Everyone knows that autumn is the Oktoberfest party, and no one does Oktoberfest like its creators, the Germans. Munich is the birthplace of all this frothy fun, so it’s no surprise that its beer gardens serve up meat not just during the fall festival, but 365 days a year. Start at the legendary Hofbrauhaus, founded in 1589, or the Schneider Brauhaus, where the delicious buffet almost guarantees a box of meat. After recovering from the festivities, you can go for a run in the Olympic Park, built for the 1972 Olympic Games, or don a wetsuit and join the surfers on the Eisbach artificial wave in Munich’s bucolic English Garden. Other attractions include the Residenz (the former royal palace of the Wittelsbach monarchy) and the Asamkirche (a late Baroque church with extraordinary ceiling frescoes). Relax in style in a sleek contemporary suite at the 19-room BEYOND by Geisel boutique hotel.
When you’re ready to escape: head south to the Zugspitze, Germany’s highest mountain. About 80 minutes from Munich, it is one of several impressive peaks in the Bavarian Alps that border the Austrian border. With an elevation of nearly 10,000 feet, it’s a hit with winter skiers, but offers enticing hiking trails and stunning views year-round. Book a relaxing weekend at Das Graseck, the world-famous mountain chalet and resort in the shadow of the Zugspitze, or head east to Lake Tegernsee, where the quiet waterfront is lined with charming cafes and restaurants.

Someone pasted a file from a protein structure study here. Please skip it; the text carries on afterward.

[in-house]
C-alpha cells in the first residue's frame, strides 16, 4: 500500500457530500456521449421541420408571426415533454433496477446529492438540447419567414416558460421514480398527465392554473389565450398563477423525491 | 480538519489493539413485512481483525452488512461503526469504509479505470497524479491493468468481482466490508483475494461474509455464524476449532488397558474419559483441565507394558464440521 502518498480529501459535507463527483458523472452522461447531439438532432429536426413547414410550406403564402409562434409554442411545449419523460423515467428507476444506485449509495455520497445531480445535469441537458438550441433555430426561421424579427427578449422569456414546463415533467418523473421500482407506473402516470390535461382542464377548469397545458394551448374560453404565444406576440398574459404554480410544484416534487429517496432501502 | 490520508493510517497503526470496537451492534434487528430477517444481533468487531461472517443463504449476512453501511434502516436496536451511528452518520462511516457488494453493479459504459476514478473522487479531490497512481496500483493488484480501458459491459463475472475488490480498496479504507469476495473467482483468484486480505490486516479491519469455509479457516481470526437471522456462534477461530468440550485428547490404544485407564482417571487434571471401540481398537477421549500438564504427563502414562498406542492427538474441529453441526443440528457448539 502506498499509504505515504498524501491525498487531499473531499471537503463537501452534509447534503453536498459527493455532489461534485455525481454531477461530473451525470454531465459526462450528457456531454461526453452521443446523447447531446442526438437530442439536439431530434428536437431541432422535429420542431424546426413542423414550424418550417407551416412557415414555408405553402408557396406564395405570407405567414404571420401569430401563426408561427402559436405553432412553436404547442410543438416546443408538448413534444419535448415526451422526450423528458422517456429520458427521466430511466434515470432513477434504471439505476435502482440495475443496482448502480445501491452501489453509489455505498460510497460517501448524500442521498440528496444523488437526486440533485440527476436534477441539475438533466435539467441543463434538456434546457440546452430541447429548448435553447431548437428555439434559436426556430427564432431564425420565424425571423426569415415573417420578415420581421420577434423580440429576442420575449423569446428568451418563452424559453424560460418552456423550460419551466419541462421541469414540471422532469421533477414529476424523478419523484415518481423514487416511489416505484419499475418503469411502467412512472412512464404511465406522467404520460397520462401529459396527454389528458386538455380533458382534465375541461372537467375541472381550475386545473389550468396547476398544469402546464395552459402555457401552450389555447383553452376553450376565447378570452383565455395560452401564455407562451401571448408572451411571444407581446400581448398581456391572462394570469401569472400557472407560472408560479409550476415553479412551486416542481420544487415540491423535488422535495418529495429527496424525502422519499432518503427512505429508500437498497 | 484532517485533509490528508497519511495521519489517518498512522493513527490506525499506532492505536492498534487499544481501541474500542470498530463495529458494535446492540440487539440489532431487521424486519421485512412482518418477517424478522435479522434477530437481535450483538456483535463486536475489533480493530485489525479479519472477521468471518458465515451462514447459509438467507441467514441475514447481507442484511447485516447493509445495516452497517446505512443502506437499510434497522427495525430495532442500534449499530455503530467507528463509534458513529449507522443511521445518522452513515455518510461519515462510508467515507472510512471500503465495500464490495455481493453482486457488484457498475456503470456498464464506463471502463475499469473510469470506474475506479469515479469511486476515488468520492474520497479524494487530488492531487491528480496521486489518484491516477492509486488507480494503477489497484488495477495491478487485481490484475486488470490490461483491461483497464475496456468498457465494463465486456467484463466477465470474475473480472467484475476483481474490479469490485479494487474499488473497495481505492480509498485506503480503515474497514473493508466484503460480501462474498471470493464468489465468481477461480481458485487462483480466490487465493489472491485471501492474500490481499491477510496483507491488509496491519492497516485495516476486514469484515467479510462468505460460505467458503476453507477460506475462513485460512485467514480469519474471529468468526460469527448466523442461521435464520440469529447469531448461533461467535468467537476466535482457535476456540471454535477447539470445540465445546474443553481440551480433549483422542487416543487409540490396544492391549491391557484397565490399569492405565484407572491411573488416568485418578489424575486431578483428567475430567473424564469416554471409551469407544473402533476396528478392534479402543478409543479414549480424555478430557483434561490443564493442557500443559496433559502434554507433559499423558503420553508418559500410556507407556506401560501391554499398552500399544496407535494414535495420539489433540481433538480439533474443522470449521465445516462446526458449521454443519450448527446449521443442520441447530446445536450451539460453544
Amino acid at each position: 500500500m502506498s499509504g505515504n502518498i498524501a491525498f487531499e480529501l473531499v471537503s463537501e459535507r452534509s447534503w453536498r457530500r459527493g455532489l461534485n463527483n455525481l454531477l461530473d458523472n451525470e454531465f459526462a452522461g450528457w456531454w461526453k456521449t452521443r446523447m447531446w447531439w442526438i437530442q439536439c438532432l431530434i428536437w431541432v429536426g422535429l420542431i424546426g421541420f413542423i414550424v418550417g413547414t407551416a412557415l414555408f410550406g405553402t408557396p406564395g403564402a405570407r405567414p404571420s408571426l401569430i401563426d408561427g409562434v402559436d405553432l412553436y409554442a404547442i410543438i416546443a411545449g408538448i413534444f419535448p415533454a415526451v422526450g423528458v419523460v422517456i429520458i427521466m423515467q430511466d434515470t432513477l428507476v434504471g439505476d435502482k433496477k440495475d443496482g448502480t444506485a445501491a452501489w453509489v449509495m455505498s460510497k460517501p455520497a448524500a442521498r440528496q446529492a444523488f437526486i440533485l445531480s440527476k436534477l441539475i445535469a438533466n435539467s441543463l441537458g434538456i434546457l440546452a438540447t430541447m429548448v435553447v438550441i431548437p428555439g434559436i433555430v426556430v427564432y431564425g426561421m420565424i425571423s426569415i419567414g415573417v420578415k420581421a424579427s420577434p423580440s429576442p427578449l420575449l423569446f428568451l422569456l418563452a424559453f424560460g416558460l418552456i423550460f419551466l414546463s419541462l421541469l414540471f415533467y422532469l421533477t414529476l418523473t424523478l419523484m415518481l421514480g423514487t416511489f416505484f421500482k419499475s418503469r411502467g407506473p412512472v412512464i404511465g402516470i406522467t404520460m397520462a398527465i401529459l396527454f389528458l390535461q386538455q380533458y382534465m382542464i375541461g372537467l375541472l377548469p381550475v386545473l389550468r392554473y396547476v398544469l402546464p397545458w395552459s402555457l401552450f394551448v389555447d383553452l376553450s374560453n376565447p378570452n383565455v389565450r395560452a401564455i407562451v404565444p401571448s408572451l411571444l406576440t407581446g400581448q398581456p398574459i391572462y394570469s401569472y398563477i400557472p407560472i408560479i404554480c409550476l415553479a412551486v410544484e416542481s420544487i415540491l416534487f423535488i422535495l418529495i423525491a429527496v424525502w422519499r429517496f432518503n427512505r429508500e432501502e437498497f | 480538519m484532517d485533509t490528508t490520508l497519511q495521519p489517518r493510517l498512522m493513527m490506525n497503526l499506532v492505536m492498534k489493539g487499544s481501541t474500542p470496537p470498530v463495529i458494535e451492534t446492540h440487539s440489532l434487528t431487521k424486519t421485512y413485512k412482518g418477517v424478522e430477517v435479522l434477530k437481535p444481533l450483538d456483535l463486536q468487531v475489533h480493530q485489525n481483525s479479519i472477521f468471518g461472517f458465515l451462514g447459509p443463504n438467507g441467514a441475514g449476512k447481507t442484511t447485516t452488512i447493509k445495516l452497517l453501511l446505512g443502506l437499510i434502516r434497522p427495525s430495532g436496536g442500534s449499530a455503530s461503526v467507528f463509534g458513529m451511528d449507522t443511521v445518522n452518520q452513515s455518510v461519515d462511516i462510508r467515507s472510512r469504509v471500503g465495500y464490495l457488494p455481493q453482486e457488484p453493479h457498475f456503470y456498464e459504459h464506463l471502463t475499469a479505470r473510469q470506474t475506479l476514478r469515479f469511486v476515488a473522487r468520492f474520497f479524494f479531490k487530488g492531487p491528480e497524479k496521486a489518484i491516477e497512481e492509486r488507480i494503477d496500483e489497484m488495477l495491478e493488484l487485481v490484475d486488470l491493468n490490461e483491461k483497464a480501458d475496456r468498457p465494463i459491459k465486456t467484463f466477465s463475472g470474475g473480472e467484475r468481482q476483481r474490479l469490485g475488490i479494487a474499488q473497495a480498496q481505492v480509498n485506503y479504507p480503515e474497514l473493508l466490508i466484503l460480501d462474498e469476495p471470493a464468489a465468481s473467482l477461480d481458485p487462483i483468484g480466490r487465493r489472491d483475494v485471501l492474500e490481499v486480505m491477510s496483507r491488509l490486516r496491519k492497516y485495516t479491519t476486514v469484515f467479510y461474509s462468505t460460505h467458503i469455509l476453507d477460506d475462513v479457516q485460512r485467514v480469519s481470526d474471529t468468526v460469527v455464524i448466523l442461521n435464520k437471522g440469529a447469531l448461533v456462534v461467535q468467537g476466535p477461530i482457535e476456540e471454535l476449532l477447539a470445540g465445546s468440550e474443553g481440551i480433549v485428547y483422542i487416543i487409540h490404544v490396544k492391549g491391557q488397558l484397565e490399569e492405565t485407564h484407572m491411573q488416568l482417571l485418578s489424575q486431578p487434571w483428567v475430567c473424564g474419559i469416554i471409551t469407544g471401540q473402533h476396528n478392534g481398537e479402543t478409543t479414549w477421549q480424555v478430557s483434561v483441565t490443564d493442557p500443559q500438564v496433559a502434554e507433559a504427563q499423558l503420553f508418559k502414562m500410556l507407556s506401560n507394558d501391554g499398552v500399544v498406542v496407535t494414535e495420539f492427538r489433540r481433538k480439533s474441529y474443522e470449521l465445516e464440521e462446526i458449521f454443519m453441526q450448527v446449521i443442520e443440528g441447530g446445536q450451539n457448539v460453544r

The capital of the southern region of France, Occitania, boasts the world’s first photography museum (Galerie Le Château d’Eau), one of the world’s most famous centers for astronomy and space science (Cite de l’espace) and the only place on earth where you can ride on the back of a seven-story mechanical minotaur (Halle de la Machine, home of François Delarosiere’s street theater group La Compagnie La Machine). Crossed by the River Garonne and named La Ville Rose for the terracotta bricks that give it its characteristic pink hue, Toulouse is a great place to feel the autumnal vibes as you stroll along the tree-lined banks of the Brienne Canal; cross the photogenic Pont Nef, the oldest bridge in the city; and get lost on purpose in the Jardin Japonais, a Japanese-style garden. Savor seasonal cuisine on a small-group food tour of the Toulouse-flavored Marché Victor Hugo, or indulge in an elite feast at the Michelin-starred Le Cénacle, housed in the 16th-century mansion of La Cour des Consuls Hotel & Spa. Located in the Carmes neighborhood of old Toulouse, it’s a luxurious place to relax, but not before visiting the Garonne at night, when the city lights twinkle across the water like a million shooting stars.